“I’m tired of hearing about ‘Will Jarius Wright make the 53-man roster?’ ‘’ Wright said on the first full-squad day of training camp at Minnesota State Mankato. “So it’s just getting old now. I’ve been the same player since I got here (in 2012). I continue to make plays, and if you think I’m a slouch, then you don’t watch football, and so that makes you an idiot.’’
I guess I'm an idiot because I think Jarius Wright will probably get cut. Well, I'm not 100% sure he'll get cut so maybe I'm half an idiot. I do think it's entirely reasonable to have Wright listed on the bubble as training camp cranks up. What did Wright do last year to demonstrate he should be considered a lock for the 53? Does Wright even know his stats? He only got into 8 games last year, was only targeted 14 times by Sam Bradford and wound up with 11 catches for 67 yards and one touchdown. Not exactly robust numbers. To some, it's a bit of a mystery why Wright seemed to be relegated to non-factor status in the Vikings' offense last year but I don't think it's any kind of a mystery at all. Wright just isn't that good. Problem for Wright is he's a tweener. Has the size of a slot receiver but lacks the niftiness in traffic that makes for a truly good slot man. Has the speed of a deep threat but lacks the size/wing-span. Is not the sort of physical player you can use as a possession receiver. Quite simply, Wright doesn't have a role. That became obvious last year and there's no reason to think it will change this year.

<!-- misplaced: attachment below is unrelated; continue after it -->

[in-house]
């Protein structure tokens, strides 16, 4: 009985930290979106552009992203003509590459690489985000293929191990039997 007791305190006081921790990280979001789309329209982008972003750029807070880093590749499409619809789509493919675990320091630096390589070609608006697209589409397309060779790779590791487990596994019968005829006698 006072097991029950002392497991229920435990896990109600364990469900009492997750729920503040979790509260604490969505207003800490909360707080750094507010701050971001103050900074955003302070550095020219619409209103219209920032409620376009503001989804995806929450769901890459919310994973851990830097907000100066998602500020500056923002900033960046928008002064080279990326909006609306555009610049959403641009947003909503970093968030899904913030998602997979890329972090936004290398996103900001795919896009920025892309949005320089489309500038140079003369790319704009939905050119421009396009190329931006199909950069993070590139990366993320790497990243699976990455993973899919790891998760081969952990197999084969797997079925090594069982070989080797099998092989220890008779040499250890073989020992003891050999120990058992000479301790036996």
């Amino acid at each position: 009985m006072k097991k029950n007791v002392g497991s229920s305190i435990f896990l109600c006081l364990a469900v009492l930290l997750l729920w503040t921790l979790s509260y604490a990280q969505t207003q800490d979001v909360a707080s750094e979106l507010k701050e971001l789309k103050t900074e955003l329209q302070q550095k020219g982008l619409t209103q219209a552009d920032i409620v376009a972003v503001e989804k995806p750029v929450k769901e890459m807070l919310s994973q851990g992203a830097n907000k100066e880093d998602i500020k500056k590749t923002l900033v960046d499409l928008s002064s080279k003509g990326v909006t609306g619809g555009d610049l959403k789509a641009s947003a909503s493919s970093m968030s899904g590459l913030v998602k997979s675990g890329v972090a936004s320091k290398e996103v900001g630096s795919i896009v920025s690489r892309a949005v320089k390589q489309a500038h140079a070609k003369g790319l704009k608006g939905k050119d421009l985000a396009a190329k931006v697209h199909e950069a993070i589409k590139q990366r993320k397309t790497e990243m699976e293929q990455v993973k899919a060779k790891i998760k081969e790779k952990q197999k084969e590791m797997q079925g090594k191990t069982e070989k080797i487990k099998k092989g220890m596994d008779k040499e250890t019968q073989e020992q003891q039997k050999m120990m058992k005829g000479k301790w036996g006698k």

Even if you're a big Jarius Wright booster - I'm not sure why anyone would be that at this point, but it takes all kinds - you have to admit it doesn't look good for him. The Vikings have lots of receivers fighting for spots in camp after loading up at the position in the draft and free agency. There is nothing idiotic about looking at the situation and deeming Jarius Wright to be in some trouble. Jarius Wright has to know this himself unless he is the true idiot. Or maybe he's just delusional about his abilities. Maybe he's just gone full Bernard Berrian on us. When Berrian became a non-factor in the Vikings' offense, he took zero blame, and claimed he was open on every play. He acted totally perplexed about why he wasn't getting the ball despite being open. Jarius Wright is starting to sound as silly and arrogant as Bernard Berrian. And Berrian at least had some accomplishments on his resume before he began behaving like that. Wright has barely done anything. The truth of Jarius Wright is that he's a spare part player battling for one of the last roster spots, and he could easily be beaten out by any one of a number of receivers on the roster. If he doesn't realize that, and thinks he can just coast his way to a place on the 53 while sniping at the fans, then he'll be gone quick and it won't be much of a loss.